We cannot escape technology and the impact it has on our lives. Technology has led to many advancements in health, business, and our overall sense of enjoyment in life. Kicking back with some popcorn and a movie on Netflix is a common pastime in many households. But what happens when you are finding yourself absorbed into too much tech time? Between work Zoom calls, the kids scrolling TikTok videos, and Facetiming with family, it can require a conscious effort to create healthy habits with technology.

Our youth have a longer standing relationship with technology. With majority of school assignments being computer based, options for online learning, and growing interest in science, technology, engineering and mathematics (STEM) programs, many students are being inundated with screen time. As a parent it can be challenging to strike that balance while still being open minded about the future of our world.

It really is about flipping the switch of our perception on technology. Instead of fighting it like our elders fought the cordless phone, it is time to bridge the gap and see how both worlds can embrace each other.  Helping your family find balance with technology means having open conversations and clear expectations about what using technology looks like.

Here are some suggestions to support a balanced tech-family lifestyle:

  1. Be ergonomically safe – using technology means ensuring we are doing it in a way that honors our bodies. It is easy to forget how our bodies are adjusting while we look down at our phones or sit at the computer. There is a whole movement behind ergonomics, which is the applied science focused on how humans and objects (in this case technology) interact safely with each other. If you or your youth are experiencing headaches, back and neck pain, carpal tunnel, or other issues, perhaps there it is worth checking in with how the technology is being used.

The blue light from a phone screen can create a sense of alertness so using different tools like special glasses to block out light or limiting the use an hour before bed can help reduce issues like difficulty sleeping or anxiety.  Another important note here is the concern around tiredness many people feel. The eyes get strained looking at a small screen up close, so holding the phone at a distance or not sitting too close to a TV may help. Taking a short break every 20 minutes when staring at a screen may be of benefit as well. Apps that use a pomodoro timer are a great tool to help set a healthy balance of screen time.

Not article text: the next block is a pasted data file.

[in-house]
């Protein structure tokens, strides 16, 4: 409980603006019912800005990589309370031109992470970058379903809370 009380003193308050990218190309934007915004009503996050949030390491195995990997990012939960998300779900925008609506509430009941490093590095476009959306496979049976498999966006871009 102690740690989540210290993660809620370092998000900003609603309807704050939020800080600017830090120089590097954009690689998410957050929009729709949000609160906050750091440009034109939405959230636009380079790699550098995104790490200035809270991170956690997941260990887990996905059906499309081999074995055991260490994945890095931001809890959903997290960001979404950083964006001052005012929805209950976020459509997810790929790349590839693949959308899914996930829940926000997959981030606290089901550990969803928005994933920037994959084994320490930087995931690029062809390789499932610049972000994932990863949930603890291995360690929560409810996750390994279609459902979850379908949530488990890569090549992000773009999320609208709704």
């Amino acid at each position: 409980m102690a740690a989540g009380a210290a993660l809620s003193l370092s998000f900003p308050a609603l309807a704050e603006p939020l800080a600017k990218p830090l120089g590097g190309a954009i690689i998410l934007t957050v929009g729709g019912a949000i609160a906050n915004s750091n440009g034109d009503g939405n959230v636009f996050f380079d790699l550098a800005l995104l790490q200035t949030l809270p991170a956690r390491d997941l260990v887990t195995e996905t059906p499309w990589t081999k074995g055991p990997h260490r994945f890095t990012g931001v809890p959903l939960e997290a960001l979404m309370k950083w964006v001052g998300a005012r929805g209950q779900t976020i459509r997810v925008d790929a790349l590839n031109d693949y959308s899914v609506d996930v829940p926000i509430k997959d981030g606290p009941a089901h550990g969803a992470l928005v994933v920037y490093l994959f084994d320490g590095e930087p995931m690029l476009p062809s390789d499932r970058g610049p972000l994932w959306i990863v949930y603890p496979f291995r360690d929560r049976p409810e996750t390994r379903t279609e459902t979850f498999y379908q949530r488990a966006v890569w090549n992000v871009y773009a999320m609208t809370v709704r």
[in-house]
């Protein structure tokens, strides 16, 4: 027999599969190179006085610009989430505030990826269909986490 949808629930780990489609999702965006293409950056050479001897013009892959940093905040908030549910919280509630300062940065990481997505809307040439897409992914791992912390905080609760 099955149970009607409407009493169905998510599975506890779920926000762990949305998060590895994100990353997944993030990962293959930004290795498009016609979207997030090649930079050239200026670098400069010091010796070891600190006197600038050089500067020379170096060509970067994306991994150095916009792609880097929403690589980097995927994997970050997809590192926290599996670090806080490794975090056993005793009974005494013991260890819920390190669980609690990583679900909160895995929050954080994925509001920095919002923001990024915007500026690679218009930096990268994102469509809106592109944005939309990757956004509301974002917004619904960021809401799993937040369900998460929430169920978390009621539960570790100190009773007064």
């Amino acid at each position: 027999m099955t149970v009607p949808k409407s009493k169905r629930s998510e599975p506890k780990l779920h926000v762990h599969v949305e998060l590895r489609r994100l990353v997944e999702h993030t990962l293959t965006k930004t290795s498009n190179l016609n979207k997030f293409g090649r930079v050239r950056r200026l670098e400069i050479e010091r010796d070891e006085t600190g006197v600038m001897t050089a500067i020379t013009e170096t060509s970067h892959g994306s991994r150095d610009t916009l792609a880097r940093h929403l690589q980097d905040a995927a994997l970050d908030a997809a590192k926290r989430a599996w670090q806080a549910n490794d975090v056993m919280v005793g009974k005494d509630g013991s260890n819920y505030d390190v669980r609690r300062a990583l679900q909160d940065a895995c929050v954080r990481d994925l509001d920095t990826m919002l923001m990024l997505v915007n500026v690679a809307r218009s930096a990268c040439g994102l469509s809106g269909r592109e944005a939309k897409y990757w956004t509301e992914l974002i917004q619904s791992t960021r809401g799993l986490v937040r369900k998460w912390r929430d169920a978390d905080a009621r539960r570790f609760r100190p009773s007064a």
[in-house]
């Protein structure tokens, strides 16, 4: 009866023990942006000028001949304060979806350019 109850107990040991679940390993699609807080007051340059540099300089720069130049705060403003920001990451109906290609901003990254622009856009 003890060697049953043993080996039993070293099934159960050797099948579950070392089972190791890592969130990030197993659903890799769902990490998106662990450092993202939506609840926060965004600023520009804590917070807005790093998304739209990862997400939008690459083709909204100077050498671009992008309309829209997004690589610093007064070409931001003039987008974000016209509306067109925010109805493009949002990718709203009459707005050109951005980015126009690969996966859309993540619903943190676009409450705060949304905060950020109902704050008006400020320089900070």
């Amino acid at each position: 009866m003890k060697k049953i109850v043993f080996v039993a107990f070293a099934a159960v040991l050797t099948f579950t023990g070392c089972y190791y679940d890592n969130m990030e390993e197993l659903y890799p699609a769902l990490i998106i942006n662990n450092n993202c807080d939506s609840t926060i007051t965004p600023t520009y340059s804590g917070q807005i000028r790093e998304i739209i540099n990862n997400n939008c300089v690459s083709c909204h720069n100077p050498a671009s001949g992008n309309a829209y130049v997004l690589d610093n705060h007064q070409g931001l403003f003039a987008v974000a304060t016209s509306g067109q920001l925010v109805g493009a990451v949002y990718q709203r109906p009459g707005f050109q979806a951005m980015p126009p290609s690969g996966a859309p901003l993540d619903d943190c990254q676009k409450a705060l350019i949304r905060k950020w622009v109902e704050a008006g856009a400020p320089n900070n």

1. Be socially conscious – Next time you are in a restaurant, look around and see how many folks are on their phones. It seems that the ability to connect with other humans has been put on the back burner and there are theories if this is what is leading to an increase in rates of depression and anxiety among youth and adults. The irony here is that though we may think we are more connected to others through social media, we are just operating from behind a wall.

A great experiment is to go out with friends or as a family and see if you can all keep your phones off. Give yourselves a reward (not tech related) that you will do together if you reach your goal. This can have many benefits while leading to new social experiences.

  1. Tech detox – This one may not be for everyone, but there are many families who are introducing the concept of a tech detox into their week. The idea here is to become aware of tech use by reducing or eliminating the amount of time on your device. You could go all out and agree as a family that for one full day you will not use any technology. Or you can access detox apps for free that let you set specific rules to reduce your use. Breaking the habit of checking phone notifications can really help improve mental health if done in a way that is supportive.

Finally, parents, if you are considering these options for your youth, make sure that you check on your personal reliance on tech before putting expectations on others. Together we can have a healthy relationship with technology, and we all have a role to play.